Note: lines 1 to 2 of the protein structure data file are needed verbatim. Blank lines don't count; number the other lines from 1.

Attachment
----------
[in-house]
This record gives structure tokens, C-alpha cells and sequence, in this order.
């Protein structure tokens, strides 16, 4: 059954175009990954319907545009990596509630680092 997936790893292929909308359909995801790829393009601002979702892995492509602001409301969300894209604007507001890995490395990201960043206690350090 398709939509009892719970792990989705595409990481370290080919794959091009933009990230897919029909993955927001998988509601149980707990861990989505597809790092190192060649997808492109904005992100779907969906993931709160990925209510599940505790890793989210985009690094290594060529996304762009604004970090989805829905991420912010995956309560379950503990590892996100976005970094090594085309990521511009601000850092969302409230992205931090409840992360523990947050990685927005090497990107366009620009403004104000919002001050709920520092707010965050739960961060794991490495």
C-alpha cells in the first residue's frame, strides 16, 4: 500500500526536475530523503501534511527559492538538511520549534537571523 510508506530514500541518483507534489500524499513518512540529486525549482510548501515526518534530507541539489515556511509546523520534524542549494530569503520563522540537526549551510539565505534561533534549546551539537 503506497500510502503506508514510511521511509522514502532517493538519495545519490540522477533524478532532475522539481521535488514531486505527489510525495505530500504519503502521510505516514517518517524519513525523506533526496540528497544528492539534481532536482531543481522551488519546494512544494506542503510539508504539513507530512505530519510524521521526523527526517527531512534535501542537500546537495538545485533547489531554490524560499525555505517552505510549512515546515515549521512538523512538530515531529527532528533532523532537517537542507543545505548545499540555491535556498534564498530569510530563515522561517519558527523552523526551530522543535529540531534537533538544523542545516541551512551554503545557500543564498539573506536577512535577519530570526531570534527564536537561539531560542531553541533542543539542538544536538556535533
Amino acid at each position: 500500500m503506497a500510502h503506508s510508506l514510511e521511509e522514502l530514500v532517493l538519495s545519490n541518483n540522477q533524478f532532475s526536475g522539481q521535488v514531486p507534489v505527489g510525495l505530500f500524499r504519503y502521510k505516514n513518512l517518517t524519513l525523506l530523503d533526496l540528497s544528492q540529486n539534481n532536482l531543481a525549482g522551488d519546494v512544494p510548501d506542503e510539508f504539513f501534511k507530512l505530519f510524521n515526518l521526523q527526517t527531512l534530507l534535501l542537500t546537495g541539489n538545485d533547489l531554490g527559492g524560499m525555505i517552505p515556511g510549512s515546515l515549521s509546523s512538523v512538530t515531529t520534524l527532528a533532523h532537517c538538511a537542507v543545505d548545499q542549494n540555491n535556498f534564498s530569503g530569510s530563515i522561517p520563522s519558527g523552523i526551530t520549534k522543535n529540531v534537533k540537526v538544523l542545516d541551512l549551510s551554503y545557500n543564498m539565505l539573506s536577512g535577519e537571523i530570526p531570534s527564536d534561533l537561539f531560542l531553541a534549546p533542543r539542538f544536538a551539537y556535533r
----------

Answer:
[in-house]
This record gives structure tokens, C-alpha cells and sequence, in this order.